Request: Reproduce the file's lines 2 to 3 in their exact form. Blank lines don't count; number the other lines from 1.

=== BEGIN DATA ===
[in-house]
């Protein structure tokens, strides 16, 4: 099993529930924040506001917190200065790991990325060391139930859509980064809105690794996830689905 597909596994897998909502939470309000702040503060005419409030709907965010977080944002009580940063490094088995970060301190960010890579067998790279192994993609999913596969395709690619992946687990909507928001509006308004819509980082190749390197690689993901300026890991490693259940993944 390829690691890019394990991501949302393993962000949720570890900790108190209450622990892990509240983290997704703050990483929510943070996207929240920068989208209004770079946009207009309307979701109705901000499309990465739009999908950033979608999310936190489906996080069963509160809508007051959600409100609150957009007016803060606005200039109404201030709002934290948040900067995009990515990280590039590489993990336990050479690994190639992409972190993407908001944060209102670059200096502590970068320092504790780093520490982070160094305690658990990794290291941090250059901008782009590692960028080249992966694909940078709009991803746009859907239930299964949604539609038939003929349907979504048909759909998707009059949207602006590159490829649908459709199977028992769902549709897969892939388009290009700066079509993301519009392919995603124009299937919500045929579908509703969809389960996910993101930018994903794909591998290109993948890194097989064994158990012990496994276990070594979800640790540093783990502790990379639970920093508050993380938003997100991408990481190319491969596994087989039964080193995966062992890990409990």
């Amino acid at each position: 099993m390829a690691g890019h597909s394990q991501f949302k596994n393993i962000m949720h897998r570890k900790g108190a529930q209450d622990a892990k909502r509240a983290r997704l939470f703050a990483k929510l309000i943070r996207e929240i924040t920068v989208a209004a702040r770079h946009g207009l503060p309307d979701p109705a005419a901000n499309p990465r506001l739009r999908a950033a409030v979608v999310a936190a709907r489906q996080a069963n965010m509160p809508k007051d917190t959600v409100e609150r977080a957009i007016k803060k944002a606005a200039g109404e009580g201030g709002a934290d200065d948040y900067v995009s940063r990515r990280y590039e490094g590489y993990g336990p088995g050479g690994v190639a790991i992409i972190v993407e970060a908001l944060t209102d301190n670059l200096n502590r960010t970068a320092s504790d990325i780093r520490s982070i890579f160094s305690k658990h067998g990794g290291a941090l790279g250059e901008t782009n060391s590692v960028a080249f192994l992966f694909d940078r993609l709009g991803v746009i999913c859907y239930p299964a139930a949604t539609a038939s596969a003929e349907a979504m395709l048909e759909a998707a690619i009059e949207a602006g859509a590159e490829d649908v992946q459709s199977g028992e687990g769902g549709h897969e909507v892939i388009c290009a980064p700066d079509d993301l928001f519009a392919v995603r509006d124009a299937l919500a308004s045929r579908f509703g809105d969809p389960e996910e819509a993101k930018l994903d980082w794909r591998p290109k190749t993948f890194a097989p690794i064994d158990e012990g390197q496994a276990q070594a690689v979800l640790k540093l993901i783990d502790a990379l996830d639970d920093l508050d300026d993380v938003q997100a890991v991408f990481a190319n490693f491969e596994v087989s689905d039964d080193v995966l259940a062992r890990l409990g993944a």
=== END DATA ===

């Protein structure tokens, strides 16, 4: 099993529930924040506001917190200065790991990325060391139930859509980064809105690794996830689905 597909596994897998909502939470309000702040503060005419409030709907965010977080944002009580940063490094088995970060301190960010890579067998790279192994993609999913596969395709690619992946687990909507928001509006308004819509980082190749390197690689993901300026890991490693259940993944 390829690691890019394990991501949302393993962000949720570890900790108190209450622990892990509240983290997704703050990483929510943070996207929240920068989208209004770079946009207009309307979701109705901000499309990465739009999908950033979608999310936190489906996080069963509160809508007051959600409100609150957009007016803060606005200039109404201030709002934290948040900067995009990515990280590039590489993990336990050479690994190639992409972190993407908001944060209102670059200096502590970068320092504790780093520490982070160094305690658990990794290291941090250059901008782009590692960028080249992966694909940078709009991803746009859907239930299964949604539609038939003929349907979504048909759909998707009059949207602006590159490829649908459709199977028992769902549709897969892939388009290009700066079509993301519009392919995603124009299937919500045929579908509703969809389960996910993101930018994903794909591998290109993948890194097989064994158990012990496994276990070594979800640790540093783990502790990379639970920093508050993380938003997100991408990481190319491969596994087989039964080193995966062992890990409990």
């Amino acid at each position: 099993m390829a690691g890019h597909s394990q991501f949302k596994n393993i962000m949720h897998r570890k900790g108190a529930q209450d622990a892990k909502r509240a983290r997704l939470f703050a990483k929510l309000i943070r996207e929240i924040t920068v989208a209004a702040r770079h946009g207009l503060p309307d979701p109705a005419a901000n499309p990465r506001l739009r999908a950033a409030v979608v999310a936190a709907r489906q996080a069963n965010m509160p809508k007051d917190t959600v409100e609150r977080a957009i007016k803060k944002a606005a200039g109404e009580g201030g709002a934290d200065d948040y900067v995009s940063r990515r990280y590039e490094g590489y993990g336990p088995g050479g690994v190639a790991i992409i972190v993407e970060a908001l944060t209102d301190n670059l200096n502590r960010t970068a320092s504790d990325i780093r520490s982070i890579f160094s305690k658990h067998g990794g290291a941090l790279g250059e901008t782009n060391s590692v960028a080249f192994l992966f694909d940078r993609l709009g991803v746009i999913c859907y239930p299964a139930a949604t539609a038939s596969a003929e349907a979504m395709l048909e759909a998707a690619i009059e949207a602006g859509a590159e490829d649908v992946q459709s199977g028992e687990g769902g549709h897969e909507v892939i388009c290009a980064p700066d079509d993301l928001f519009a392919v995603r509006d124009a299937l919500a308004s045929r579908f509703g809105d969809p389960e996910e819509a993101k930018l994903d980082w794909r591998p290109k190749t993948f890194a097989p690794i064994d158990e012990g390197q496994a276990q070594a690689v979800l640790k540093l993901i783990d502790a990379l996830d639970d920093l508050d300026d993380v938003q997100a890991v991408f990481a190319n490693f491969e596994v087989s689905d039964d080193v995966l259940a062992r890990l409990g993944a």